Some varied thoughts given recent events:

1) There’s something rotten in Denmark. Most folks are familiar with this line from Shakespeare’s Hamlet which has become a metaphor for corruption at the heart of a particular matter. In this instance it applies to the Idaho Treasurer’s office.

Enough serious questions have been raised regarding the management, or lack thereof, by Ron Crane that Governor C.L. “Butch” Otter and Attorney General Lawrence Wasden ought to name an independent group of six to ten individuals to undertake an independent investigation and report back within 90 days with concrete recommendations.

Otter and Wasden could name someone like former Deputy AG Clive Strong to head up the panel, add a couple of sharp legislators like Idaho Falls Republican Senator Bart Davis and soon-to-be Pocatello Democratic Senator Mark Nye , and also add a couple of financial experts to sort through the charges and counter-charges and then present to the public a clear and simple picture of what has been occurring. Indeed, how much money has the state lost as a result of Crane’s alleged cronyism and mismanagement. There is indeed something rotten but spell it out clearly.

2) Questions in Need of Answers or Is Idaho about to buy another Pig in a poke? Before Governor Otter became a full-time career politician he held a major position in the Simplot Corporation. As such he should know the importance of putting together a sound and solid business plan that answers basic questions meant to satisfy lenders, developers, contractors and the public.

This is especially true when “public/private” ventures are formed which invariably provide nice financial gain for the private interests but somehow posit all the risk on the public half. After the problems and shenanigans surrounding the State’s involvement with the private prison firm, Corrections Corporation of America (CCA), and its debacle in contracting with ENI to deliver broad band to Idaho schools one would think the Governor might be a bit more cautious.

But no, the governor is once again jumping before thoroughly vetting the state hooking up with a company comprised of private investors and a “face-savor” arrangement with Rice University to provide Idaho with a program leading to a Doctor of Osteopathy degree.

The program would be housed in the Meridian Office of Idaho State University, which the Board of Education has designated as the lead school for medical program offerings. ISU would provide support services.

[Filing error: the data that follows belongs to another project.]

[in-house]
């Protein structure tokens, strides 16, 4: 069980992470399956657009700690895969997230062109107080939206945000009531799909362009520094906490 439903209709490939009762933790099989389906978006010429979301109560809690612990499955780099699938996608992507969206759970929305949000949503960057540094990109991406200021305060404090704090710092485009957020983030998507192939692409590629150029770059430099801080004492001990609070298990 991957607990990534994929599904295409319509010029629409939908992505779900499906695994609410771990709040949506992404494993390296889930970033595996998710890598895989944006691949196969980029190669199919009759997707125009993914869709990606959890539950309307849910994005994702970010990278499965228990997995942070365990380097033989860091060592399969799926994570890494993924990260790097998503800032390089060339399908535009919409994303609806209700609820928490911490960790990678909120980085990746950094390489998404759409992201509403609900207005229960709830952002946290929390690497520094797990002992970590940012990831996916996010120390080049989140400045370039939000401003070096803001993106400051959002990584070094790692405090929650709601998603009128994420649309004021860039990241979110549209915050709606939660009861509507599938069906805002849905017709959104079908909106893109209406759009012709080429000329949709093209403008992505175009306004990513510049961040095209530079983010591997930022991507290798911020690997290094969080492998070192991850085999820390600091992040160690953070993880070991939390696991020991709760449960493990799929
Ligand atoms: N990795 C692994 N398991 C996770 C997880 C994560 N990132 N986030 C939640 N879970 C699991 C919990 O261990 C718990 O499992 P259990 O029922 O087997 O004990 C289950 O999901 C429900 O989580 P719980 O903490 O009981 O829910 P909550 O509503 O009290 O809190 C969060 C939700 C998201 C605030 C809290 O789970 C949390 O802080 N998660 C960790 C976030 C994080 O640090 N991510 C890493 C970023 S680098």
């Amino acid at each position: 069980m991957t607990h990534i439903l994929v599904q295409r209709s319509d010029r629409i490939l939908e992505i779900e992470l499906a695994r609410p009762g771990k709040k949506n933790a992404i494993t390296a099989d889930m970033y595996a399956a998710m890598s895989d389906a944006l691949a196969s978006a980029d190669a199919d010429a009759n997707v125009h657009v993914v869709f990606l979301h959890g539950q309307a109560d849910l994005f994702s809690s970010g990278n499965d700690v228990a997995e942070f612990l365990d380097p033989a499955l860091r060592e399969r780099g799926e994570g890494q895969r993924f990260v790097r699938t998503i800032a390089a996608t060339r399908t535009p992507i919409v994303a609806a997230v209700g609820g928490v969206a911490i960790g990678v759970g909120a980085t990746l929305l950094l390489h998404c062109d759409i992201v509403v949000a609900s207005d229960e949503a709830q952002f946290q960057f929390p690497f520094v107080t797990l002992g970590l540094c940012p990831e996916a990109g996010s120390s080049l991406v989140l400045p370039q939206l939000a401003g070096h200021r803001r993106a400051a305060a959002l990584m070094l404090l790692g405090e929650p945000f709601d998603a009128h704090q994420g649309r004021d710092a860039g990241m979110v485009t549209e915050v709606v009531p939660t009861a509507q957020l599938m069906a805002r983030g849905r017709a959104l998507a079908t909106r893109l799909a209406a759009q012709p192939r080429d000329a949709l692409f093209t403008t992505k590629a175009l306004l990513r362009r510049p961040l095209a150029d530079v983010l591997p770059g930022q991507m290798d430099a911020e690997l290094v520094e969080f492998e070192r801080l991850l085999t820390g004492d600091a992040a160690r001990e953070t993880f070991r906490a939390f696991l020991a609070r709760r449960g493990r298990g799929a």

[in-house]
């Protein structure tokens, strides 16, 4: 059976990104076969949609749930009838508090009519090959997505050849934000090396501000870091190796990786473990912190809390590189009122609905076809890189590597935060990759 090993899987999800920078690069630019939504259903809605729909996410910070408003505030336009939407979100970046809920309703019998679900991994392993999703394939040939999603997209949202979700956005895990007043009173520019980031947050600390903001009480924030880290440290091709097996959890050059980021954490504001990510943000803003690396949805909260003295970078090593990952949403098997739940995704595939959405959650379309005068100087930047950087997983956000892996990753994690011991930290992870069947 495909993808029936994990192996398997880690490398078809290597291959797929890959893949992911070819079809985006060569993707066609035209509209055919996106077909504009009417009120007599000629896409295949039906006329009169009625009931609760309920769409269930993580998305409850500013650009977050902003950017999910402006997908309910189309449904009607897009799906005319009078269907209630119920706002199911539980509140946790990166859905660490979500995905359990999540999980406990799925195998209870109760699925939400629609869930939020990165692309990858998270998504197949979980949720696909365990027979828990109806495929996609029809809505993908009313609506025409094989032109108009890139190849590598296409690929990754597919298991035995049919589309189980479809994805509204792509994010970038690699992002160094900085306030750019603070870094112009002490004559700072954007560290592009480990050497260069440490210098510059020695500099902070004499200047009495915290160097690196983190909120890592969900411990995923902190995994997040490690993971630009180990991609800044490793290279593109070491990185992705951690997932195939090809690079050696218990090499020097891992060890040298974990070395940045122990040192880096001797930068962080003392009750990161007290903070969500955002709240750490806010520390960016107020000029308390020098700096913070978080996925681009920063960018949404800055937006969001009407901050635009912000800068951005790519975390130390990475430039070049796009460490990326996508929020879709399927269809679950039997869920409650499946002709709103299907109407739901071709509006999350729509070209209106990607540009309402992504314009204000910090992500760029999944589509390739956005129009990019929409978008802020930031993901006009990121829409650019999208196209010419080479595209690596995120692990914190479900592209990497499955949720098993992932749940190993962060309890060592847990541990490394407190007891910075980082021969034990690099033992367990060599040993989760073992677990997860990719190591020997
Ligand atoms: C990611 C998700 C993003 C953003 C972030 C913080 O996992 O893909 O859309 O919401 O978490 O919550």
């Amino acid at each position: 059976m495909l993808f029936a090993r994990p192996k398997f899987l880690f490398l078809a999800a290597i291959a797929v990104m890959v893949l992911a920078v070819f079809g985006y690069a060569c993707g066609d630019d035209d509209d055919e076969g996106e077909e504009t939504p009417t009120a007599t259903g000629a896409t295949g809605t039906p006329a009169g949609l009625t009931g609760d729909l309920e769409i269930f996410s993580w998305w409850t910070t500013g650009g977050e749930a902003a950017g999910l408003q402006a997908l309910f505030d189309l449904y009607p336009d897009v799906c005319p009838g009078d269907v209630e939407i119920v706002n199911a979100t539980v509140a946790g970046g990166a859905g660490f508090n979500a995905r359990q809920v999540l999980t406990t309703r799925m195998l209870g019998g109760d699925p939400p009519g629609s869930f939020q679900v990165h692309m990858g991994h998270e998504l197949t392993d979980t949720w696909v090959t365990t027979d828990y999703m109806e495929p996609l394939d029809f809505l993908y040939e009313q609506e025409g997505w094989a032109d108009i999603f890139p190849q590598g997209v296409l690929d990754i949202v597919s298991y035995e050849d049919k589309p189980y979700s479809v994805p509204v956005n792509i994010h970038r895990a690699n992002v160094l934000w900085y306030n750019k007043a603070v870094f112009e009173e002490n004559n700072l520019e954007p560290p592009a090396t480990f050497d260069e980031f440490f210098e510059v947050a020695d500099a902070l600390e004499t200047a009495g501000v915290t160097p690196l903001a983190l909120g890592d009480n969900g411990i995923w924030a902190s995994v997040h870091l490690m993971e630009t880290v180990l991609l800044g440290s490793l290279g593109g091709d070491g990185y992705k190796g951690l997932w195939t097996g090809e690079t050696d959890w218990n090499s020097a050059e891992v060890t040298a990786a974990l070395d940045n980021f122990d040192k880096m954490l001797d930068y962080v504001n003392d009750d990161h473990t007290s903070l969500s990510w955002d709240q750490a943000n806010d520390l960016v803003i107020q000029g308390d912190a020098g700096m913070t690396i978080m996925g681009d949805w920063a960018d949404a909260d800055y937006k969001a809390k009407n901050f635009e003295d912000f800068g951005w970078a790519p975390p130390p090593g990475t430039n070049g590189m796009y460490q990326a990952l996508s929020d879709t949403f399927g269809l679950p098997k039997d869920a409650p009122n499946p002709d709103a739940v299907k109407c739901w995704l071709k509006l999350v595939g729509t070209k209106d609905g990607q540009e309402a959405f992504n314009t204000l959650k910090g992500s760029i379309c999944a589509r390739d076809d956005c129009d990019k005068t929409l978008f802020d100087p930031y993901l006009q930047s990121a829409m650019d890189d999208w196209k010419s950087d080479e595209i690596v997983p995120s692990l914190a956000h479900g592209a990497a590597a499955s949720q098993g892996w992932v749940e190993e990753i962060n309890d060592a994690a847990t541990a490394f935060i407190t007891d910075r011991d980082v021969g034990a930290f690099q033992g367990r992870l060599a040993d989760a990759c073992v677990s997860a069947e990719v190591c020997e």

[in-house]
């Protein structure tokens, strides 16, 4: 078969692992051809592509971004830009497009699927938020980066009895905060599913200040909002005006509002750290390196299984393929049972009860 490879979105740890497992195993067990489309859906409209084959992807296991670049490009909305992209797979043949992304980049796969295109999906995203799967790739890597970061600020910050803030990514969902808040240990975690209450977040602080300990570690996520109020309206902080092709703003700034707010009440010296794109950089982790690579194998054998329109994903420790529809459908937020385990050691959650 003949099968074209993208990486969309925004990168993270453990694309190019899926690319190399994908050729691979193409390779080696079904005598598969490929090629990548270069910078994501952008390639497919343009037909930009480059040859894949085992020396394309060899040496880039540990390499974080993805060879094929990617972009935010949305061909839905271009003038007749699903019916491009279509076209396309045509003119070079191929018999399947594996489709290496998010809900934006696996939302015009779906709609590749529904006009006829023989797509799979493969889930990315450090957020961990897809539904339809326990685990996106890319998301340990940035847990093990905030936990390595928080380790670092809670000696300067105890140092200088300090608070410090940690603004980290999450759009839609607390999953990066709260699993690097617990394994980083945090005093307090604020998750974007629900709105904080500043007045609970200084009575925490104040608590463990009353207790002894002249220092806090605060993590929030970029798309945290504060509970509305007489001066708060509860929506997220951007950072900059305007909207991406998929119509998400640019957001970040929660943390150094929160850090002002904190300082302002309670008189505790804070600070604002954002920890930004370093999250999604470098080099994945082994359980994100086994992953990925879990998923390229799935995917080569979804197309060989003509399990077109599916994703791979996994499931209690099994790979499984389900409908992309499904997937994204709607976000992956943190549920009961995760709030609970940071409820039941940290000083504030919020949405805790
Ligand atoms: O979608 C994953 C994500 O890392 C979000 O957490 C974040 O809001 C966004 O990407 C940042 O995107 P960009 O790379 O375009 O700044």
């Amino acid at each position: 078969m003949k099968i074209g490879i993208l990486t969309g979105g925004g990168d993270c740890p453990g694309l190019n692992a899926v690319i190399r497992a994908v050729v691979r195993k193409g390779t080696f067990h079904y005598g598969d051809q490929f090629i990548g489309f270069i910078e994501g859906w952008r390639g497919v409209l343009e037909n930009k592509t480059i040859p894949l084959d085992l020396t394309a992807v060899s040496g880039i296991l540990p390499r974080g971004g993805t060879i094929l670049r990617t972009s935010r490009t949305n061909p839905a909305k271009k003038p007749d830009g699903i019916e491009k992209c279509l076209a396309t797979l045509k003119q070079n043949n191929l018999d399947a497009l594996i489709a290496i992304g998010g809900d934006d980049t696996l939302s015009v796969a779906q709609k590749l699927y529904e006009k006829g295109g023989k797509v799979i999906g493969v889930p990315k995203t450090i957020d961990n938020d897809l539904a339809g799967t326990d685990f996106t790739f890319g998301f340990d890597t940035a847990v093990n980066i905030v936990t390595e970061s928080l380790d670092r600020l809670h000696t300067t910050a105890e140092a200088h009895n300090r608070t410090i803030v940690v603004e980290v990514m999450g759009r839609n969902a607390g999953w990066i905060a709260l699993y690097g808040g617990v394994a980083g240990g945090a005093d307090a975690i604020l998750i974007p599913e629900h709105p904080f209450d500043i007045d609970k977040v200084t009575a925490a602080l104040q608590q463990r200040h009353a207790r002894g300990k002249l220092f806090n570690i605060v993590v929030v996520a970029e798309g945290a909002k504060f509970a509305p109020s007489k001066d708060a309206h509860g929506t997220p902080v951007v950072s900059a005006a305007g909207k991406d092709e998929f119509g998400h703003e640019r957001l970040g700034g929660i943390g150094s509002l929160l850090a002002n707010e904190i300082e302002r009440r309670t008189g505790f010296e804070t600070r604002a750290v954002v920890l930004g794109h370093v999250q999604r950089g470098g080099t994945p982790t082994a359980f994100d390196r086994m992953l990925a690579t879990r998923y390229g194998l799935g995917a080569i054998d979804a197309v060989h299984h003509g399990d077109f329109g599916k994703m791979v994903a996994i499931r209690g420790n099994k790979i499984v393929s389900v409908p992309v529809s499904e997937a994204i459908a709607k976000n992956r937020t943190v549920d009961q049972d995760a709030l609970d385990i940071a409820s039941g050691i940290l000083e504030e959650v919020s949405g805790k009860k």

Someone ought to be asking why the State of Montana, after a truly thorough due diligence process, rejected this same proposal. Has anyone seen a detailed business plan? Can anyone name all the investors and what the expected rate of return for each investor is?

How much profit is made off of each student? Why is there no formal residency arrangement for graduates to head into after completing this program? Why wasn’t the Idaho Medical Association consulted? If the program fails, who has most of the risk and how many dollars?

There are still too many unanswered questions, yet the Board, at the governor’s insistence, has already sanctioned the arrangement. There’s something fishy here also.

3) Bernie is correct about media bias. Over 400 superdelegates to the Democratic convention – largely current and former officeholders and party-officials, signed on with Hillary Clinton before the first primary. The media, led by CNN, dutifully started listing these as fully committed delegates when in fact they knew a substantial number of these folks switched to Barack Obama at the 2008 Democratic convention. Yet they still claim to be fair and unbiased.

4) Helen was not the first. Overheard a customer in a café tell his companion the first and only female ever to serve in the Idaho congressional delegation was Helen Chenoweth. That just ain’t so. The first female member of Congress from Idaho was “Hell’s Belle” Gracie Pfost, from Nampa. She served ten years (1952-1962) representing Idaho’s First Congressional district.

She derived her colorful nickname because of her strident support for the federal government, as opposed to private power companies, being the builder of a high dam that would have completely flooded the most beautiful part of Hells Canyon.

Mrs. Pfost had two other firsts: 1) The first congressional candidate ever to defeat an opponent in the log rolling event held in conjunction with “timber day” events at county fairs; and, 2) She was in 1956 the Democratic half of the first ever all- female contest for a congressional seat across the nation, with the late, great Louise Shadduck being the Republican half.

Gracie won but six years later in 1962 she lost narrowly to former Governor Len B. Jordan in a race for one of Idaho’s seats in the United States Senate.

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